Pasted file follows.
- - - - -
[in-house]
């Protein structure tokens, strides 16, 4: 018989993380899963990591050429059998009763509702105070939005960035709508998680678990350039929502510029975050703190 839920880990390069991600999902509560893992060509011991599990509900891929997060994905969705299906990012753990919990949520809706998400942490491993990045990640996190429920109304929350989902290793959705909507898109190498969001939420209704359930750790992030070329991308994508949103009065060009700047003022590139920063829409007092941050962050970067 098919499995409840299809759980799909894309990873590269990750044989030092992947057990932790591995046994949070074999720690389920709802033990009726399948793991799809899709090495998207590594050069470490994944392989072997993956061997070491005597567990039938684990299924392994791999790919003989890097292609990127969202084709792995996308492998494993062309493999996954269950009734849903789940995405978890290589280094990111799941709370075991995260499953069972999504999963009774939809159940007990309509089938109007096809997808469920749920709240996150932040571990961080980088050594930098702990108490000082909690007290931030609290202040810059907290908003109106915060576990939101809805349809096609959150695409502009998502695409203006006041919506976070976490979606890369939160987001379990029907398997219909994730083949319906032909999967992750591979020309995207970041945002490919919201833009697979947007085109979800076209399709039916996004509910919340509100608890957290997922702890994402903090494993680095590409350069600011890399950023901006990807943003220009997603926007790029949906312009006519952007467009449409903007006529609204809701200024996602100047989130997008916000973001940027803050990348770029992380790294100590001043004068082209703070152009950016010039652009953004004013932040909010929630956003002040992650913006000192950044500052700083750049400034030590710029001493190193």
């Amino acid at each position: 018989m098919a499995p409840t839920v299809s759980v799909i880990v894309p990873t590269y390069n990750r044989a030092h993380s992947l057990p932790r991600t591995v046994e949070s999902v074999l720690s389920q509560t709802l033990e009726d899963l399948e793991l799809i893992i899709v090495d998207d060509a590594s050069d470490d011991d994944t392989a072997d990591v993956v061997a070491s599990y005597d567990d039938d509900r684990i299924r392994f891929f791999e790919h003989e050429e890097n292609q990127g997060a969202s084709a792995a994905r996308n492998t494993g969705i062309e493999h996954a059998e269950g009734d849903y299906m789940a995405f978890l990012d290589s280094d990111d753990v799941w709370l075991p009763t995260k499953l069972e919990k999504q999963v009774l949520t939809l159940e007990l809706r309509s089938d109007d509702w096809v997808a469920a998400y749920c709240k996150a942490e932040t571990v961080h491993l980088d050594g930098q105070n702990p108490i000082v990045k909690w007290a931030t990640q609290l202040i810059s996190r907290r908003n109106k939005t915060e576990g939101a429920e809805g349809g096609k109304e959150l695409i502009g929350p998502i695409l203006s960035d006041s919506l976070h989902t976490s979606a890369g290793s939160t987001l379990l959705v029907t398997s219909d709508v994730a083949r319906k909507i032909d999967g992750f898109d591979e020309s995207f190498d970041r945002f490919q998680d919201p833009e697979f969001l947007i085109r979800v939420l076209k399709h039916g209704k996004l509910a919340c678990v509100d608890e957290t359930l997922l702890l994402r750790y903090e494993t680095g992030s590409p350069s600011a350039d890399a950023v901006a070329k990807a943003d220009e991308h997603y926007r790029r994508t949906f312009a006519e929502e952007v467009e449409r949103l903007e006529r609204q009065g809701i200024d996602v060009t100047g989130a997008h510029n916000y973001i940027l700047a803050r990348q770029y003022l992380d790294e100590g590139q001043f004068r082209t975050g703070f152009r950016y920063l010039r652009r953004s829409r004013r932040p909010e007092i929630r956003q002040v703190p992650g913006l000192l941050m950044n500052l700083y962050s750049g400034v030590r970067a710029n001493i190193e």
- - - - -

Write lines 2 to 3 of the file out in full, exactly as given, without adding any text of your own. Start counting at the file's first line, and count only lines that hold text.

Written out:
């Protein structure tokens, strides 16, 4: 018989993380899963990591050429059998009763509702105070939005960035709508998680678990350039929502510029975050703190 839920880990390069991600999902509560893992060509011991599990509900891929997060994905969705299906990012753990919990949520809706998400942490491993990045990640996190429920109304929350989902290793959705909507898109190498969001939420209704359930750790992030070329991308994508949103009065060009700047003022590139920063829409007092941050962050970067 098919499995409840299809759980799909894309990873590269990750044989030092992947057990932790591995046994949070074999720690389920709802033990009726399948793991799809899709090495998207590594050069470490994944392989072997993956061997070491005597567990039938684990299924392994791999790919003989890097292609990127969202084709792995996308492998494993062309493999996954269950009734849903789940995405978890290589280094990111799941709370075991995260499953069972999504999963009774939809159940007990309509089938109007096809997808469920749920709240996150932040571990961080980088050594930098702990108490000082909690007290931030609290202040810059907290908003109106915060576990939101809805349809096609959150695409502009998502695409203006006041919506976070976490979606890369939160987001379990029907398997219909994730083949319906032909999967992750591979020309995207970041945002490919919201833009697979947007085109979800076209399709039916996004509910919340509100608890957290997922702890994402903090494993680095590409350069600011890399950023901006990807943003220009997603926007790029949906312009006519952007467009449409903007006529609204809701200024996602100047989130997008916000973001940027803050990348770029992380790294100590001043004068082209703070152009950016010039652009953004004013932040909010929630956003002040992650913006000192950044500052700083750049400034030590710029001493190193």
């Amino acid at each position: 018989m098919a499995p409840t839920v299809s759980v799909i880990v894309p990873t590269y390069n990750r044989a030092h993380s992947l057990p932790r991600t591995v046994e949070s999902v074999l720690s389920q509560t709802l033990e009726d899963l399948e793991l799809i893992i899709v090495d998207d060509a590594s050069d470490d011991d994944t392989a072997d990591v993956v061997a070491s599990y005597d567990d039938d509900r684990i299924r392994f891929f791999e790919h003989e050429e890097n292609q990127g997060a969202s084709a792995a994905r996308n492998t494993g969705i062309e493999h996954a059998e269950g009734d849903y299906m789940a995405f978890l990012d290589s280094d990111d753990v799941w709370l075991p009763t995260k499953l069972e919990k999504q999963v009774l949520t939809l159940e007990l809706r309509s089938d109007d509702w096809v997808a469920a998400y749920c709240k996150a942490e932040t571990v961080h491993l980088d050594g930098q105070n702990p108490i000082v990045k909690w007290a931030t990640q609290l202040i810059s996190r907290r908003n109106k939005t915060e576990g939101a429920e809805g349809g096609k109304e959150l695409i502009g929350p998502i695409l203006s960035d006041s919506l976070h989902t976490s979606a890369g290793s939160t987001l379990l959705v029907t398997s219909d709508v994730a083949r319906k909507i032909d999967g992750f898109d591979e020309s995207f190498d970041r945002f490919q998680d919201p833009e697979f969001l947007i085109r979800v939420l076209k399709h039916g209704k996004l509910a919340c678990v509100d608890e957290t359930l997922l702890l994402r750790y903090e494993t680095g992030s590409p350069s600011a350039d890399a950023v901006a070329k990807a943003d220009e991308h997603y926007r790029r994508t949906f312009a006519e929502e952007v467009e449409r949103l903007e006529r609204q009065g809701i200024d996602v060009t100047g989130a997008h510029n916000y973001i940027l700047a803050r990348q770029y003022l992380d790294e100590g590139q001043f004068r082209t975050g703070f152009r950016y920063l010039r652009r953004s829409r004013r932040p909010e007092i929630r956003q002040v703190p992650g913006l000192l941050m950044n500052l700083y962050s750049g400034v030590r970067a710029n001493i190193e």